Physical disruption of landfilled waste

Abstract

The study undertaken has focal points in:

        Characterisation of landfilled MSW

        Development of a disruption technique

        Testing of physical disruption in practice

        Investigation of the impact of vibrations on LFG formation

The results from the waste characterisation indicate that a great variation with regard to the extent of degradation may occur over a ten-year period. In some cases the degradation of organic material is quite complete after ten years whereas a substantial remaining potential for gas formation can be found in other cases. The degradation can be slowed by microbiological process conditions. These processes may be influenced through the fluid phases if the design of the landfill permits it. It could also be possible to influence flow conditions after the construction phase of the landfill through physical measures.

Different methods to influence landfill flow conditions have been studied and, as a prime choice, dynamite blasting has been identified. Following a series of blasting tests for method development purposes, in situ blasting at test cells were performed twice. An initial gas development could be noted, but because of high groundwater level in the landfill, only the short-term impact could be observed.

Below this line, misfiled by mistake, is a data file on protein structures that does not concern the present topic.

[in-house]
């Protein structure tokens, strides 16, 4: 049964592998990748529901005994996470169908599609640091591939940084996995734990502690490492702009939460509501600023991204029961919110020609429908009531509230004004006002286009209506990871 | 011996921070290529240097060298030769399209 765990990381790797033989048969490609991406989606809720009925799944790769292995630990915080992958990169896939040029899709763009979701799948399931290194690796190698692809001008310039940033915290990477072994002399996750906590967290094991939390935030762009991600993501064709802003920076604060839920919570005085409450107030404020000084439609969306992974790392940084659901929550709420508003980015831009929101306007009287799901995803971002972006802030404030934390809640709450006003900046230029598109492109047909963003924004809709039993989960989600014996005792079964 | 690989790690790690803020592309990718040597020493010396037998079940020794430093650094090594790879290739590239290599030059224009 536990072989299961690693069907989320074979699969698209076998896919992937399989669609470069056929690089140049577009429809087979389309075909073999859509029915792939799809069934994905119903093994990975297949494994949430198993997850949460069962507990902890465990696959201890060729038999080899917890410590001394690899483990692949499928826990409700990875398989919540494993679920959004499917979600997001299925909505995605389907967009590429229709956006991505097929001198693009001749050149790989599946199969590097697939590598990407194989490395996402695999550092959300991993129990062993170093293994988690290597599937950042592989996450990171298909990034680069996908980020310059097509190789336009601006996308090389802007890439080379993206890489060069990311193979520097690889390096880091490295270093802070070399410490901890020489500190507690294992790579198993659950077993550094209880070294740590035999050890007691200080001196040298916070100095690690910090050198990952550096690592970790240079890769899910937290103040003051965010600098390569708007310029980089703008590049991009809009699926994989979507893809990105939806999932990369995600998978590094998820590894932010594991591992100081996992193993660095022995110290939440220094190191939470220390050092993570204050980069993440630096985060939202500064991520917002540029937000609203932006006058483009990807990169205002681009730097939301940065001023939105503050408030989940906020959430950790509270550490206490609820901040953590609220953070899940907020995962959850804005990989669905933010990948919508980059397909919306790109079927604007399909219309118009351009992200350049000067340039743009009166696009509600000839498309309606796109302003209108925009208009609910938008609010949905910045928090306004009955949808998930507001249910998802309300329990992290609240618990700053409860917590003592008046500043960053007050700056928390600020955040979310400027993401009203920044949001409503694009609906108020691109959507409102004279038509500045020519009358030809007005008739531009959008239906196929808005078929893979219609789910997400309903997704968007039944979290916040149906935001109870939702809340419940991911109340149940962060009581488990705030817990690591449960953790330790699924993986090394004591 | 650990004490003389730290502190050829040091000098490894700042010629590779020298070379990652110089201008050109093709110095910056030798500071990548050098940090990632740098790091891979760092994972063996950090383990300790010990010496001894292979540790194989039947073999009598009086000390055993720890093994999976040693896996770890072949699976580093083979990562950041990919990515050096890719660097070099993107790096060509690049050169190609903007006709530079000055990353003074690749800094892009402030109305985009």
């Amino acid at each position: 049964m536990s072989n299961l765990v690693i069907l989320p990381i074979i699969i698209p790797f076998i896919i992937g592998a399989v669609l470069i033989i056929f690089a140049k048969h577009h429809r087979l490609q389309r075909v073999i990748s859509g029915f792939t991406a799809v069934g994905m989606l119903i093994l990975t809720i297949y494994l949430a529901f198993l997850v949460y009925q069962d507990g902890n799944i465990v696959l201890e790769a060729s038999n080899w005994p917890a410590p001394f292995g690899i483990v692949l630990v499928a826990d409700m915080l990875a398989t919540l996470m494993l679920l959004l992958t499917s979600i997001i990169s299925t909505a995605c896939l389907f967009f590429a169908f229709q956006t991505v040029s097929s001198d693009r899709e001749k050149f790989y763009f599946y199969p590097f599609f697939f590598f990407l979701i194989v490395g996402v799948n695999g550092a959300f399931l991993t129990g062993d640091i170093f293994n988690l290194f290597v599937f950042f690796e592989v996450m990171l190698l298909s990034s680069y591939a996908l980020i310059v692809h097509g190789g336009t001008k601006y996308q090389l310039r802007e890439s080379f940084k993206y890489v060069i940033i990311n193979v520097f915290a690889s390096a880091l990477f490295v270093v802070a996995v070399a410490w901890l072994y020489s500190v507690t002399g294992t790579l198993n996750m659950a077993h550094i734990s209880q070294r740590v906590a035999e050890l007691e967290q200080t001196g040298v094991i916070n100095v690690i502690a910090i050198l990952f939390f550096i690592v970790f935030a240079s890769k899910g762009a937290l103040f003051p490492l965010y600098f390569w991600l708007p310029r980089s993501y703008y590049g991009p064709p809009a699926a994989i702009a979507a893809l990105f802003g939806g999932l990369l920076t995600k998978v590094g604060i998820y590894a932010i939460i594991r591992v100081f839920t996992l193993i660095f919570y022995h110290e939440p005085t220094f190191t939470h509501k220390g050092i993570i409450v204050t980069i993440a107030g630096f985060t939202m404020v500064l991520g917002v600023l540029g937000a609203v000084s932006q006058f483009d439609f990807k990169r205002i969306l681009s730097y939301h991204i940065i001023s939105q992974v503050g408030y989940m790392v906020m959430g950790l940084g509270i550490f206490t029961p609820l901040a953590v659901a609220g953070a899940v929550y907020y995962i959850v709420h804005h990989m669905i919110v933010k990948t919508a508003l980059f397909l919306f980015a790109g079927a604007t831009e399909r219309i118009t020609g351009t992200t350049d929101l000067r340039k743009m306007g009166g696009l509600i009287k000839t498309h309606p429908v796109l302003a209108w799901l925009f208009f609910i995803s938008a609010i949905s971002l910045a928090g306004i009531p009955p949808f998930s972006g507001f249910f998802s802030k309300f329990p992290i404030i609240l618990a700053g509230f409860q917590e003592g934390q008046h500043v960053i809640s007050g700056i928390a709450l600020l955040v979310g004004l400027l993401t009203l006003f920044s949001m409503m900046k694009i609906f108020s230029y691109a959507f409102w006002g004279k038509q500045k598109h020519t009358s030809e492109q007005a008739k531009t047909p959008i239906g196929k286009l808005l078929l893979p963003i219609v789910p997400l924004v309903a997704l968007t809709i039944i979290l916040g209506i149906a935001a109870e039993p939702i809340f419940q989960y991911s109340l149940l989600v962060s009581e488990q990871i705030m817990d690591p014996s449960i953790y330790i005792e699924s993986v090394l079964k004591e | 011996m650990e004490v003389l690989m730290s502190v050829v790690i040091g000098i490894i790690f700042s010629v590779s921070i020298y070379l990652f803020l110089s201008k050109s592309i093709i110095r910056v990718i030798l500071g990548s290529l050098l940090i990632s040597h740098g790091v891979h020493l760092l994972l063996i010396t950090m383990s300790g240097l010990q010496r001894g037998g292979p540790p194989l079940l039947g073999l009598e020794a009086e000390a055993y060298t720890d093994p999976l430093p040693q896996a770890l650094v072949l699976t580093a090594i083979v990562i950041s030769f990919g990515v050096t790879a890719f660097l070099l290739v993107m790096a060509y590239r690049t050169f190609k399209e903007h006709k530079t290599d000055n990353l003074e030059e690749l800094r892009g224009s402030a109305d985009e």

Gas collection data from landfills thought to be influenced by vibrations from on site traffic or nearby blasting activities were investigated using multivariate statistical methods, but no strong correlations could be found.

In conclusion it has been shown that there is a remaining degradation potential at some landfills or parts of landfills that could possibly be realized faster with the aid of physical disruption. Feasible disruption techniques exists and their merits now need assessment in large scale experiments.


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Last modified: October 22, 2001